Watching our "Wasteline" at the Marriott Library
Jay Mumma was a familiar face at the J. Willard Marriott Library for more than 29 years and we will be forever saddened at his loss. He was known for his dedication to the library and its mission, his willingness to help anyone who needed him, his big smile, and his ability to make a pun out of anything. Jay played a big role in the early recycling efforts at the library and over the years actively engaged in many sustainability efforts at the library and on campus. Jay was always eager to support students and staff with sustainability efforts. Before he left us, he wrote the following letter to our staff:
By Jay Mumma
July 6, 1944. - May 16, 2011
A practical guide to help in the separation of paper, cardboard, plastic containers, batteries aluminum cans, Styrofoam, and packing materials from the trash and other waste that we generate in the operation of the library.
We are big-time paper users and produce a lot of waste paper. Our campus recycling vendor prefers our “best paper” stock for premium recycling. This paper is primarily used for remanufacturing high quality paper. Designated as “Office Pack”, it is typically copy machine and print station off-prints as well as your discarded drafts and files. Any white or pastel papers are fine, as are envelopes, manila folders and index cards; staples, paper clips and spiral or plastic binders are not a problem. All other paper is collected in public and work area containers marked as “Mixed Paper”. This is where magazines, newspapers, and pressboard go along with other paper waste. Cardboard, coffee cups, paper plates, and product packaging are not recycled in these bins, and their presence is the bane of our faithful recycling custodians. These custodians place and monitor these bins throughout the library. They and your department waste team leaders are eager for our contribution to the campus recycling program to work smoothly. They are the best people to ask about sorting decisions, to set up more customized recycling for your department, to notify if a bin is overfull or overlooked. They are the go-to people for the take out of recyclables and our, hopefully diminished, collected trash.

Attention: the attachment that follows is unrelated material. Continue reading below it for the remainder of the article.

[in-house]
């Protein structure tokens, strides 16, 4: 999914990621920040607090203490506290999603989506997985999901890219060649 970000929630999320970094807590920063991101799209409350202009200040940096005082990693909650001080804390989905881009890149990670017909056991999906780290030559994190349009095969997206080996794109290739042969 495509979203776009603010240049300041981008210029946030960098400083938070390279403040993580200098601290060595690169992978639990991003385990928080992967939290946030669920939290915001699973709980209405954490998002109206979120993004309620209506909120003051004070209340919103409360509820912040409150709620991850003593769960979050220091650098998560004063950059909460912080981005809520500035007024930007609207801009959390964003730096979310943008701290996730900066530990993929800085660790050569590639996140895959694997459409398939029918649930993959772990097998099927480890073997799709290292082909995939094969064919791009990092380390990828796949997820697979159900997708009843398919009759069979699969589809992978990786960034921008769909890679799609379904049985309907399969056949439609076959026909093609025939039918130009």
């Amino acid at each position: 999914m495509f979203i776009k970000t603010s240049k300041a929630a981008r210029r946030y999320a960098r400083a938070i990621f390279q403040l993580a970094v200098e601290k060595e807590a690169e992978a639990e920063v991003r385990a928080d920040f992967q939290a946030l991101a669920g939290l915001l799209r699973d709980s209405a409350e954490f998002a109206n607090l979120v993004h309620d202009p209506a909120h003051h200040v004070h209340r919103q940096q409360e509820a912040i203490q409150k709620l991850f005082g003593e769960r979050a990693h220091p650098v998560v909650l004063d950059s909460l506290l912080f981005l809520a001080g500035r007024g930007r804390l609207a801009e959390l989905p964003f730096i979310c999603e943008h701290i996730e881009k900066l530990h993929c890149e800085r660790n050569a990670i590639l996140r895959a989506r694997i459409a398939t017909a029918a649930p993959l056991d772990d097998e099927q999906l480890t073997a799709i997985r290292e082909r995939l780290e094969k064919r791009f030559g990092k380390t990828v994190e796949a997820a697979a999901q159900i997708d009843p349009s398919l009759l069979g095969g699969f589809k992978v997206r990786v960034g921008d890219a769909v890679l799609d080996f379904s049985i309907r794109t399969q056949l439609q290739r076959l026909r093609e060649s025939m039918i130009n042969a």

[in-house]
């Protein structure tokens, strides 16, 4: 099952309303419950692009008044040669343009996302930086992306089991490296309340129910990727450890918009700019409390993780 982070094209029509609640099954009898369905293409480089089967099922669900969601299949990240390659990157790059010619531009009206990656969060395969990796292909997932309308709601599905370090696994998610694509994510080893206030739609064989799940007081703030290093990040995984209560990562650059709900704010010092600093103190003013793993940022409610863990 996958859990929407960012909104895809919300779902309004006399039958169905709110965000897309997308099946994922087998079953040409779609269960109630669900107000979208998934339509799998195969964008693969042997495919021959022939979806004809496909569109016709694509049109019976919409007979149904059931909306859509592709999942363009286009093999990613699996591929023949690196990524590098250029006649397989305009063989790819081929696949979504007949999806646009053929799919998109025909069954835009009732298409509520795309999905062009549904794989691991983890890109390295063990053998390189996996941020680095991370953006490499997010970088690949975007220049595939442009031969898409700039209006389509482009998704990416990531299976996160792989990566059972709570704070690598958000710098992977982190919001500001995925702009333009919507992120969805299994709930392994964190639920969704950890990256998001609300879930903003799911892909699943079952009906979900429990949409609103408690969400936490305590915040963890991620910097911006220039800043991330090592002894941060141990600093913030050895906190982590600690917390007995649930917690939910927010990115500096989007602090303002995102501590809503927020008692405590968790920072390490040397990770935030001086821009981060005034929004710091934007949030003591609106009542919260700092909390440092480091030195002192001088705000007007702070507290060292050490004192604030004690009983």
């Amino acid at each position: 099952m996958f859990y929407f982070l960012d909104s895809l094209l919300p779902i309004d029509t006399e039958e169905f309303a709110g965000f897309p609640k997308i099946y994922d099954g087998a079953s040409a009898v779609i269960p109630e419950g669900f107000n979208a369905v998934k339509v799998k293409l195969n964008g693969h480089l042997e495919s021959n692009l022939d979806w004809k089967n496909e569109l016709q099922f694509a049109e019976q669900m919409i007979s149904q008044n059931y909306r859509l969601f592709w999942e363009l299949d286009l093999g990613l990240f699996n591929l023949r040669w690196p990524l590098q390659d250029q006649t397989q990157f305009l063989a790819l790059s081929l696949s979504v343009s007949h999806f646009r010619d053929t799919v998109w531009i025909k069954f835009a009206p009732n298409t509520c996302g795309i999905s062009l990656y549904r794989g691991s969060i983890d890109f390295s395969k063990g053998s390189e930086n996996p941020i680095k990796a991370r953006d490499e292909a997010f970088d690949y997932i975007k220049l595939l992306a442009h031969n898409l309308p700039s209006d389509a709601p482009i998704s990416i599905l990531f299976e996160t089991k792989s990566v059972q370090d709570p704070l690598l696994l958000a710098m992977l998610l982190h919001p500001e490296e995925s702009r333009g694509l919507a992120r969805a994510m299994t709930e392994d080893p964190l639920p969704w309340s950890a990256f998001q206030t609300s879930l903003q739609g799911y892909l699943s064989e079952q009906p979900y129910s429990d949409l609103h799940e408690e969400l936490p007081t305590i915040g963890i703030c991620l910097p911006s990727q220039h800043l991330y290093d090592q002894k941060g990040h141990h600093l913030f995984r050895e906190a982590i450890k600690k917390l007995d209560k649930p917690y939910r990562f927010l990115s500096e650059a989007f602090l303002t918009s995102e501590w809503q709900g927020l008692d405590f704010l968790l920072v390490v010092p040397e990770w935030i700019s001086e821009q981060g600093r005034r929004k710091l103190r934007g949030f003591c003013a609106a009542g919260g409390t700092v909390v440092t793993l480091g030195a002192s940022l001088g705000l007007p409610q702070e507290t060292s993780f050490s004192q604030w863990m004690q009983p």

Much of our book stock, printer and copy paper, computers and office equipment come in corrugated cardboard boxes. Plan on flattening the boxes to make it clear that they are not going to be reused and place them in designated cardboard recycling bin or, if you do not have a bin, stack them next to your other recycle bins.
All of our Styrofoam packing materials are recyclable. Most of our computer packing is removed and bagged for recycling as the equipment is checked in by our faithful and efficient purchasing and Receiving Department and the PC/Mac groups that deploy the machines.
Like Styrofoam, all plastic bottles with a marking of 1 or 2 are recyclable. You will easily find box containers for them in public areas, and dedicated bins in your work space. Please remove the caps and empty the bottles before recycling. The loose caps can also be deposited in the plastic recycling bins. As with cardboard packing it is important to not allow food contaminants into our recycle bins. This is trash, not stash for recycling.
Aluminum cans are all recyclable. Bins are at Mom’s café, in our staff room, in the Gould Auditorium, and in your work areas.
We are happy to help you recycle old batteries. Drop them into the “Battery Bin” in the staff break room or give them to the staff at the Student Computing Services (SCS) service desk on level 2. Batteries are hazardous waste and proper disposal includes recycling.
As always, you can return any extra office supplies to purchasing on level 1. Facilities will happily pick up excess furniture and equipment at any time. University Surplus is the preferred destination for all unused furniture and equipment.
Again, as always thank you all for recycling.